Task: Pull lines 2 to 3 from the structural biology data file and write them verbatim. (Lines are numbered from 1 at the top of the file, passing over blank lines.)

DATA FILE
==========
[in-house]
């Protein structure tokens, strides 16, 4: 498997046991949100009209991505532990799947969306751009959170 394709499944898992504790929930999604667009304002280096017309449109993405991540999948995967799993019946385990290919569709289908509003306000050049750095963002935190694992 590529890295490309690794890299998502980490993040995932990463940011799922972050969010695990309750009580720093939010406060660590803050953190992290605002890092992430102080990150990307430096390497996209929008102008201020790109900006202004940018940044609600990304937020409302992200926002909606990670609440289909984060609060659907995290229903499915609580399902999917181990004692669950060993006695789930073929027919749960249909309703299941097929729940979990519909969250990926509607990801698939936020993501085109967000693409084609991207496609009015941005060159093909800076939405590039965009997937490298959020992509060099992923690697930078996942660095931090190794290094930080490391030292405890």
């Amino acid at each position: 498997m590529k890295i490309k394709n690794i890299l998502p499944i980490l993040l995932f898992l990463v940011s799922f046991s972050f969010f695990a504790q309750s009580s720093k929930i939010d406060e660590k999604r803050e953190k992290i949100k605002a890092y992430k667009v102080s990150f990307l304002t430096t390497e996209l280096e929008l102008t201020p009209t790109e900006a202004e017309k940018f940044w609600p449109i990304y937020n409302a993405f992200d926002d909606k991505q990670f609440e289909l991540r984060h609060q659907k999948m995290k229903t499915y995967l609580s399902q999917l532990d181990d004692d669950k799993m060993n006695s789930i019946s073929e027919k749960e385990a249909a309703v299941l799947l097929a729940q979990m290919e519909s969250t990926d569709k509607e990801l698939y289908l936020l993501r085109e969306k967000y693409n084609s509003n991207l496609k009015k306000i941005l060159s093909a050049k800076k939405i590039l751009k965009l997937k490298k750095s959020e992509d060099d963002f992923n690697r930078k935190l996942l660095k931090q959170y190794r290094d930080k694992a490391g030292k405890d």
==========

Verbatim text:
């Protein structure tokens, strides 16, 4: 498997046991949100009209991505532990799947969306751009959170 394709499944898992504790929930999604667009304002280096017309449109993405991540999948995967799993019946385990290919569709289908509003306000050049750095963002935190694992 590529890295490309690794890299998502980490993040995932990463940011799922972050969010695990309750009580720093939010406060660590803050953190992290605002890092992430102080990150990307430096390497996209929008102008201020790109900006202004940018940044609600990304937020409302992200926002909606990670609440289909984060609060659907995290229903499915609580399902999917181990004692669950060993006695789930073929027919749960249909309703299941097929729940979990519909969250990926509607990801698939936020993501085109967000693409084609991207496609009015941005060159093909800076939405590039965009997937490298959020992509060099992923690697930078996942660095931090190794290094930080490391030292405890």
């Amino acid at each position: 498997m590529k890295i490309k394709n690794i890299l998502p499944i980490l993040l995932f898992l990463v940011s799922f046991s972050f969010f695990a504790q309750s009580s720093k929930i939010d406060e660590k999604r803050e953190k992290i949100k605002a890092y992430k667009v102080s990150f990307l304002t430096t390497e996209l280096e929008l102008t201020p009209t790109e900006a202004e017309k940018f940044w609600p449109i990304y937020n409302a993405f992200d926002d909606k991505q990670f609440e289909l991540r984060h609060q659907k999948m995290k229903t499915y995967l609580s399902q999917l532990d181990d004692d669950k799993m060993n006695s789930i019946s073929e027919k749960e385990a249909a309703v299941l799947l097929a729940q979990m290919e519909s969250t990926d569709k509607e990801l698939y289908l936020l993501r085109e969306k967000y693409n084609s509003n991207l496609k009015k306000i941005l060159s093909a050049k800076k939405i590039l751009k965009l997937k490298k750095s959020e992509d060099d963002f992923n690697r930078k935190l996942l660095k931090q959170y190794r290094d930080k694992a490391g030292k405890d």